Doctor of Philosophy (PhD)


Gordon A. and Mary Cain Department of Chemical Engineering

Document Type



The discovery of new materials like catalysts, polymeric films, and biomolecules, is driven by industrial needs such as improving reaction or separation selectivity, enhancing therapeutic effects on medical treatments, or reducing costs of replacement. However, deployment of these advances in industrial applications is often hindered by the lack of models needed for design and optimization. Due to the novelty of materials and devices, experimental data and first principles' knowledge are scarce, making it hard to build models either via data-driven or knowledge based approaches. In this context, a way to efficiently combine domain knowledge with data could provide a pathway to streamline the deployment of new discoveries in industrial settings. The notion of hybrid modeling provides a useful platform to address these issues. Transfer Learning (TL) is an extension of Machine Learning (ML) in which knowledge learned for a particular task can be leveraged to ease the training for a new task. In terms of modeling for electrochemical systems, models developed for a given device or material can be used to reduce the amount of data needed to develop models for new materials, devices, or configurations. When the data for the initial training stage comes from a simulation, domain knowledge can be easily incorporated into the data-driven model, while at the same time reducing the number of experiments to be conducted. This approach can be used to generate surrogate models that approximate the real behavior of the systems with adequate accuracy at a reasonable cost. This dissertation introduces a methodology for the incorporation of Machine Learning-based surrogate models and TL into hybrid modeling with applications in electrochemical processes.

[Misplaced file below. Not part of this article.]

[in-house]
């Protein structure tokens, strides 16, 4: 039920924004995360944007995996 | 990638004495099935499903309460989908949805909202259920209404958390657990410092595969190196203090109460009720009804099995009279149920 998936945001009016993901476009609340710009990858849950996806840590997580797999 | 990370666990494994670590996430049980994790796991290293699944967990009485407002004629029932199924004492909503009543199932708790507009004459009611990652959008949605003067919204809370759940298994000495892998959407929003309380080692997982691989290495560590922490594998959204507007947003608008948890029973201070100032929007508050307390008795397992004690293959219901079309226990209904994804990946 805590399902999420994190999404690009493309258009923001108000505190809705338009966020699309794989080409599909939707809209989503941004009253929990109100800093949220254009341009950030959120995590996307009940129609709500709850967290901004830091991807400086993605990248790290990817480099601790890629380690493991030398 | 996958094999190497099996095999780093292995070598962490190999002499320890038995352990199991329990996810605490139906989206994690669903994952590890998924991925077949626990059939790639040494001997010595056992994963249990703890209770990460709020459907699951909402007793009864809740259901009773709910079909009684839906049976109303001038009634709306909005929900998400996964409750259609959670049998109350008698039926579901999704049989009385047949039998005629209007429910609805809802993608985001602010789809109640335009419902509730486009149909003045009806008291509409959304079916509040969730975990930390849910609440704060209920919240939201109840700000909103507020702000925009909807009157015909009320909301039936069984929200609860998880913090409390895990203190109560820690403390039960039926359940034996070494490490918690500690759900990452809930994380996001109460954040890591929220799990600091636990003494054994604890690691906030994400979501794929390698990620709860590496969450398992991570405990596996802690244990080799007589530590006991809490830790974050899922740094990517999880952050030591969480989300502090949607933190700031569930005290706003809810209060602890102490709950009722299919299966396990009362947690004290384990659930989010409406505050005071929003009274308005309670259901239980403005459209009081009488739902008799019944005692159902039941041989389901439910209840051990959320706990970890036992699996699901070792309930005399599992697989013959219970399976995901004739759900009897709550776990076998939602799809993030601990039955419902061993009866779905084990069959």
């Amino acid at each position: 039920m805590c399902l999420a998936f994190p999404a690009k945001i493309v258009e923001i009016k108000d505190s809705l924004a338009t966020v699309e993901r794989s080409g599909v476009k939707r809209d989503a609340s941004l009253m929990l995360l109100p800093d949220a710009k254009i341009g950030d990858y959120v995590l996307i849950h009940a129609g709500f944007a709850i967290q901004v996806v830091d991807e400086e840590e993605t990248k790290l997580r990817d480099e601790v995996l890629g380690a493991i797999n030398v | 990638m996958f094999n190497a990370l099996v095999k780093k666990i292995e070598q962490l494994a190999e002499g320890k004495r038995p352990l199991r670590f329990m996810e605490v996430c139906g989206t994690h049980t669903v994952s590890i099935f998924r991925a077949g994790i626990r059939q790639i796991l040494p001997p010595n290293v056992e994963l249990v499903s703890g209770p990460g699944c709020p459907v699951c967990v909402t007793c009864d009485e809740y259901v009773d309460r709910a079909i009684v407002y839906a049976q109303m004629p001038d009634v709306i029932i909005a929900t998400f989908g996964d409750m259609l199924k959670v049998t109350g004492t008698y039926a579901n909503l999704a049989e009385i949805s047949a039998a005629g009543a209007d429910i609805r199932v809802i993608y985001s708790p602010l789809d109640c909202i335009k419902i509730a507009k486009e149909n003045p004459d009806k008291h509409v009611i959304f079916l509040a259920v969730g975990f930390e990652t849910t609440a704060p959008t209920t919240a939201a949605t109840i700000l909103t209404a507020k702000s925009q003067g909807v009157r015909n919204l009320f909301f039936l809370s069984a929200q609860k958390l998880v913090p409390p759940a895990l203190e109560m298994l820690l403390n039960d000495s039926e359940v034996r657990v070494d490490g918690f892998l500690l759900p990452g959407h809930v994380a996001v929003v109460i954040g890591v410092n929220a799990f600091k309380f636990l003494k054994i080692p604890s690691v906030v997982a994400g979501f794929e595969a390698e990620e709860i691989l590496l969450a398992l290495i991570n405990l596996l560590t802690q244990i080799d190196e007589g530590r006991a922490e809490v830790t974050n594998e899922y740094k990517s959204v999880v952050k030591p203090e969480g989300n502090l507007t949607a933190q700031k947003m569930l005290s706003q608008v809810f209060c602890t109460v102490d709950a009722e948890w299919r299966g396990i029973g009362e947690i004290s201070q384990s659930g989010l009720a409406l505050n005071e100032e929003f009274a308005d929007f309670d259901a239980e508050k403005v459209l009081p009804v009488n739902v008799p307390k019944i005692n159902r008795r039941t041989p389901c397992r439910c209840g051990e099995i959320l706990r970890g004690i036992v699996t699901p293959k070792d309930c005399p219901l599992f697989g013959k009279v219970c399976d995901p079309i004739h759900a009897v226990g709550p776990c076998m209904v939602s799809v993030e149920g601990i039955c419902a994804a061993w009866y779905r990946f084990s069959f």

Committee Chair

Romagnoli, Jose A.



Available for download on Monday, February 23, 2026